People still getting concealed carry license despite new law

·3 min read

LANCASTER − Ohio residents do not need a license to conceal carry a firearm since a new state law took effect in June. But many are still getting a license anyway.

However, Fairfield County Sheriff's Office civil coordinator Jeneanne Smyers said the numbers have dropped considerably.

She said last year was exceptionally busy with 2,030 conceal carry applications processed. Smyers has processed about 865 so far this year and expects that number to climb to around 1,300 to 1,500 by year's end.

The county had 1,908 applicants in 2020 and 1,074 in 2019.

MORE: Some law enforcement officers not too concerned with one aspect of permitless carry

"I think it's slowed probably statewide," she said. "So a lot of people that we are getting here are local. We're not getting as many out-of-county people like we were, especially all during COVID."

Those who want to get a concealed carry permit must go to the sheriff's office in the county in which they live or a county that borders their home county. For example, since Fairfield County borders Licking County, a local resident could get their permit in Licking County and vice versa.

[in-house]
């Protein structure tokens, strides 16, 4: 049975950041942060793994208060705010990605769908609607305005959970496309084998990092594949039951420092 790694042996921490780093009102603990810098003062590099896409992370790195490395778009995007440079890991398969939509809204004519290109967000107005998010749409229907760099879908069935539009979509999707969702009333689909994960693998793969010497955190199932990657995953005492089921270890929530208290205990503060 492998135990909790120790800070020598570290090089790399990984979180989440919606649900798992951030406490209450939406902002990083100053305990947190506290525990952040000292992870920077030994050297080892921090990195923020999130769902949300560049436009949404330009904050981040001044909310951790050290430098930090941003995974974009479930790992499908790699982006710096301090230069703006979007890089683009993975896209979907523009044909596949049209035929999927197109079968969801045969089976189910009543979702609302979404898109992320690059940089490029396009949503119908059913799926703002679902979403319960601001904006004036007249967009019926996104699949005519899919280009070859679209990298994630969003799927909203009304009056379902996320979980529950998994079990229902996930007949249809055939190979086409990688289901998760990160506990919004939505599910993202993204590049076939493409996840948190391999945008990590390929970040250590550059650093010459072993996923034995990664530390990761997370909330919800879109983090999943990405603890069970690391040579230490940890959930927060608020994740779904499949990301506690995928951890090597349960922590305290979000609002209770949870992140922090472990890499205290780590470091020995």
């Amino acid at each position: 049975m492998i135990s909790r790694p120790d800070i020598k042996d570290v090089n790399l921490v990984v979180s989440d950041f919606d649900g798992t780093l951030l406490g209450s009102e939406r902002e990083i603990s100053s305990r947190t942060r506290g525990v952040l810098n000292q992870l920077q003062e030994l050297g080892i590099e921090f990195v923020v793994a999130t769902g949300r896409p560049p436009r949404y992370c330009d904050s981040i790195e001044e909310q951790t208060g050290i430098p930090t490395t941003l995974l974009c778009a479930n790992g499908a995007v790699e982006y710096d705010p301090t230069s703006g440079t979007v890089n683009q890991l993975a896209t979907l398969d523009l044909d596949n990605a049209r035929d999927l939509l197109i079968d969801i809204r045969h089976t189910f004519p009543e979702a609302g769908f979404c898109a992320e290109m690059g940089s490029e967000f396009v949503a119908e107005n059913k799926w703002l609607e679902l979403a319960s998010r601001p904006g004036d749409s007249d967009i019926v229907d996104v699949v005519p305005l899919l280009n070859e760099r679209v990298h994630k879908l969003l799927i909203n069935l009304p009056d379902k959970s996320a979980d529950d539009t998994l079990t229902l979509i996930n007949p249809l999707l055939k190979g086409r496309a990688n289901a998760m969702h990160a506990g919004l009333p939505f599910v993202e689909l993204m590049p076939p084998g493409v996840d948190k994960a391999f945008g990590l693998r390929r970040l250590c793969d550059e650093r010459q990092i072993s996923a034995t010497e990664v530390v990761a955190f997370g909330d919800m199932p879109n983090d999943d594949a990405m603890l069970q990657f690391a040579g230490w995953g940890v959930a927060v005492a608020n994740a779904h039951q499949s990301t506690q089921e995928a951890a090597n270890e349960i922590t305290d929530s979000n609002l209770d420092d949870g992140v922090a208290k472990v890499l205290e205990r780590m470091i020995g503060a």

Smyers said during the COVID-19 pandemic some counties limited the number of hours in which people could apply for a permit. But Fairfield County did not, so that increased the number of out-of-county residents who came here for their permits.

"During those months through COVID we were hopping," Smyers said. "It was a jammed schedule. We had people waiting in their car to come in, so we did everything safely. But it was very busy from other counties and with people here, too."

While those legally allowed to carry a firearm do not need a permit to carry concealed in Ohio now, there are still some valid reasons for getting a permit.

One is they can travel in other states that honor Ohio's permits but do not allow for permitless carry. Smyers also said some people wonder if the new law will stay intact. Additionally, those with a permit can buy a firearm without undergoing a background check at some gun stores.

Smyers also suggested those with a current permit should keep it because they can renew off of it even if it were expired for several years. She said they wouldn't have to go through the required courses and training someone getting a new permit must go through.

As for Smyers, she said her job is less stressful now with fewer people seeking a permit. The permit process is just one part of her job, so she said can now concentrate more on her other duties.

"I was giving it more than two hours a night overtime trying to get everything completed," Smyers said. "Because it is a job that was added to my regular job back in '04. So squeezing all that into a day was difficult, especially with those high numbers."

Smyers said that anyone who has questions about any laws pertaining to firearms should contact an attorney.

jbarron@gannett.com

740-681-4340

Twitter: @JeffDBarron

This article originally appeared on Lancaster Eagle-Gazette: People still getting concealed carry license despite new law